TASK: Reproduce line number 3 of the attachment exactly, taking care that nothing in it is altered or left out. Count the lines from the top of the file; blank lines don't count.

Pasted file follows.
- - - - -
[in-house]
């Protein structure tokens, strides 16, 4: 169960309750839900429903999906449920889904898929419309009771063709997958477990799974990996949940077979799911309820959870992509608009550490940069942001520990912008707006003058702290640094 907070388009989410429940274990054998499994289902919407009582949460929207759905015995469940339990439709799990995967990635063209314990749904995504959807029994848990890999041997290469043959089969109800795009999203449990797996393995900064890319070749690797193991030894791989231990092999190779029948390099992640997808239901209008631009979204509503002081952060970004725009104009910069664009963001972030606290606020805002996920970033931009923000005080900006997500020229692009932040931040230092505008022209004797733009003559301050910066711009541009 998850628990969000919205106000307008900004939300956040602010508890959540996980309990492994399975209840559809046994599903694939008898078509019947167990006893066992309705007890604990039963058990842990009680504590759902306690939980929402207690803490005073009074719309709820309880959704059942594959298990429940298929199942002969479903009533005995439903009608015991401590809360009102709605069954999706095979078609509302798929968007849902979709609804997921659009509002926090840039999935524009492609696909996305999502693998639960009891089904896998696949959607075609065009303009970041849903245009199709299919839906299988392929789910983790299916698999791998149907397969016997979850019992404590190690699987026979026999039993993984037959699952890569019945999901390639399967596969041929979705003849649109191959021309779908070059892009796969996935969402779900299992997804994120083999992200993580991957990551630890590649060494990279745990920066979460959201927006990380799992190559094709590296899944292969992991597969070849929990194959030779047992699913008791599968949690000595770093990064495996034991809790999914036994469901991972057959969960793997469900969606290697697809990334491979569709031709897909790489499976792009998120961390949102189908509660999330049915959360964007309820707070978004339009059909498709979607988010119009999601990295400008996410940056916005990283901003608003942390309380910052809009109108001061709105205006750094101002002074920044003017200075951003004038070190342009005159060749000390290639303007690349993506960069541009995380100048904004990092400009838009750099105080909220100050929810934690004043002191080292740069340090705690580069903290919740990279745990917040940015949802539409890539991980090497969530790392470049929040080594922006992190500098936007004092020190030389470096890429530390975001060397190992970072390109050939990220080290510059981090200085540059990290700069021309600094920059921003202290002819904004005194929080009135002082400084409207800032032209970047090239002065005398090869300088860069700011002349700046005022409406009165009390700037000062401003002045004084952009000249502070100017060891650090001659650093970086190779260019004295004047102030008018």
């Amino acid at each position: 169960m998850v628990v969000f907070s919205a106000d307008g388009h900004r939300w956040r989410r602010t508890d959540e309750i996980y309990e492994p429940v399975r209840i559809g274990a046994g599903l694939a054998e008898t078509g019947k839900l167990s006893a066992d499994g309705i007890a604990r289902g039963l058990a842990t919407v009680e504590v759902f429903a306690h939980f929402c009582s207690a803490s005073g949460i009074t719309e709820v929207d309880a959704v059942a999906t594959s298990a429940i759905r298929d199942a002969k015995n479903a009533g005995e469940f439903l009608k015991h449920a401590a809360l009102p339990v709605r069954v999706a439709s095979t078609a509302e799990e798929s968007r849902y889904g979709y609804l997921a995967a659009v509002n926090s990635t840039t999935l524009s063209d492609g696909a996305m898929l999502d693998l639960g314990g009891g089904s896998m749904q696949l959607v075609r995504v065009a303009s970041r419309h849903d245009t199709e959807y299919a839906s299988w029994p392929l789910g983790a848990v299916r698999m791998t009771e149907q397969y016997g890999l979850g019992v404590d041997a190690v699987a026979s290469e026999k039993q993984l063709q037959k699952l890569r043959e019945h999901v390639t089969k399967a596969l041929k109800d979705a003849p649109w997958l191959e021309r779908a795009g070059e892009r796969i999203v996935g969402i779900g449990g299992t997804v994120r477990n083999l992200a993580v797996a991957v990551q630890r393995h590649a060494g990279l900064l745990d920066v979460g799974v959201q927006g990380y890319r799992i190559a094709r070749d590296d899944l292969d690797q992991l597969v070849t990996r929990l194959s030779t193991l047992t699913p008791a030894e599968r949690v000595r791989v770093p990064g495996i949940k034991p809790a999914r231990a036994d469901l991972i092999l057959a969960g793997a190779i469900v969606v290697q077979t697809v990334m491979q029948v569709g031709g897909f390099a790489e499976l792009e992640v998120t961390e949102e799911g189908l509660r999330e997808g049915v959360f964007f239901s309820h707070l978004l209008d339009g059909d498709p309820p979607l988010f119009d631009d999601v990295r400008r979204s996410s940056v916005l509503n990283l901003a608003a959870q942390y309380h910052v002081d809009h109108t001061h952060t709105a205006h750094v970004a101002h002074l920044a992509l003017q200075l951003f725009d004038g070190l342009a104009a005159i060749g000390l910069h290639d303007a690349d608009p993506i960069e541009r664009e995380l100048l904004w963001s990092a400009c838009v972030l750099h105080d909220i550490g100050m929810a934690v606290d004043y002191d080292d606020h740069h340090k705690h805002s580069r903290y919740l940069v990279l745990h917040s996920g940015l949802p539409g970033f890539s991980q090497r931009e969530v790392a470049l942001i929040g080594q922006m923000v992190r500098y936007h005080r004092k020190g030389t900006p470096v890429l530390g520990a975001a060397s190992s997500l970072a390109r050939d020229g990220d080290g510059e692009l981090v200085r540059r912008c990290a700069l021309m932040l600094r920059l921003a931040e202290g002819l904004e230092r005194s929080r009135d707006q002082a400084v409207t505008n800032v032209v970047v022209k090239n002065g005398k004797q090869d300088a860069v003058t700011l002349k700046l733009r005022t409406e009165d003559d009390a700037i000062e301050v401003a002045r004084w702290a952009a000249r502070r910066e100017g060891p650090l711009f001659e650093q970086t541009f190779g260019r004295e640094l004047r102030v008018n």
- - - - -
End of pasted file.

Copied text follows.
């Amino acid at each position: 169960m998850v628990v969000f907070s919205a106000d307008g388009h900004r939300w956040r989410r602010t508890d959540e309750i996980y309990e492994p429940v399975r209840i559809g274990a046994g599903l694939a054998e008898t078509g019947k839900l167990s006893a066992d499994g309705i007890a604990r289902g039963l058990a842990t919407v009680e504590v759902f429903a306690h939980f929402c009582s207690a803490s005073g949460i009074t719309e709820v929207d309880a959704v059942a999906t594959s298990a429940i759905r298929d199942a002969k015995n479903a009533g005995e469940f439903l009608k015991h449920a401590a809360l009102p339990v709605r069954v999706a439709s095979t078609a509302e799990e798929s968007r849902y889904g979709y609804l997921a995967a659009v509002n926090s990635t840039t999935l524009s063209d492609g696909a996305m898929l999502d693998l639960g314990g009891g089904s896998m749904q696949l959607v075609r995504v065009a303009s970041r419309h849903d245009t199709e959807y299919a839906s299988w029994p392929l789910g983790a848990v299916r698999m791998t009771e149907q397969y016997g890999l979850g019992v404590d041997a190690v699987a026979s290469e026999k039993q993984l063709q037959k699952l890569r043959e019945h999901v390639t089969k399967a596969l041929k109800d979705a003849p649109w997958l191959e021309r779908a795009g070059e892009r796969i999203v996935g969402i779900g449990g299992t997804v994120r477990n083999l992200a993580v797996a991957v990551q630890r393995h590649a060494g990279l900064l745990d920066v979460g799974v959201q927006g990380y890319r799992i190559a094709r070749d590296d899944l292969d690797q992991l597969v070849t990996r929990l194959s030779t193991l047992t699913p008791a030894e599968r949690v000595r791989v770093p990064g495996i949940k034991p809790a999914r231990a036994d469901l991972i092999l057959a969960g793997a190779i469900v969606v290697q077979t697809v990334m491979q029948v569709g031709g897909f390099a790489e499976l792009e992640v998120t961390e949102e799911g189908l509660r999330e997808g049915v959360f964007f239901s309820h707070l978004l209008d339009g059909d498709p309820p979607l988010f119009d631009d999601v990295r400008r979204s996410s940056v916005l509503n990283l901003a608003a959870q942390y309380h910052v002081d809009h109108t001061h952060t709105a205006h750094v970004a101002h002074l920044a992509l003017q200075l951003f725009d004038g070190l342009a104009a005159i060749g000390l910069h290639d303007a690349d608009p993506i960069e541009r664009e995380l100048l904004w963001s990092a400009c838009v972030l750099h105080d909220i550490g100050m929810a934690v606290d004043y002191d080292d606020h740069h340090k705690h805002s580069r903290y919740l940069v990279l745990h917040s996920g940015l949802p539409g970033f890539s991980q090497r931009e969530v790392a470049l942001i929040g080594q922006m923000v992190r500098y936007h005080r004092k020190g030389t900006p470096v890429l530390g520990a975001a060397s190992s997500l970072a390109r050939d020229g990220d080290g510059e692009l981090v200085r540059r912008c990290a700069l021309m932040l600094r920059l921003a931040e202290g002819l904004e230092r005194s929080r009135d707006q002082a400084v409207t505008n800032v032209v970047v022209k090239n002065g005398k004797q090869d300088a860069v003058t700011l002349k700046l733009r005022t409406e009165d003559d009390a700037i000062e301050v401003a002045r004084w702290a952009a000249r502070r910066e100017g060891p650090l711009f001659e650093q970086t541009f190779g260019r004295e640094l004047r102030v008018n």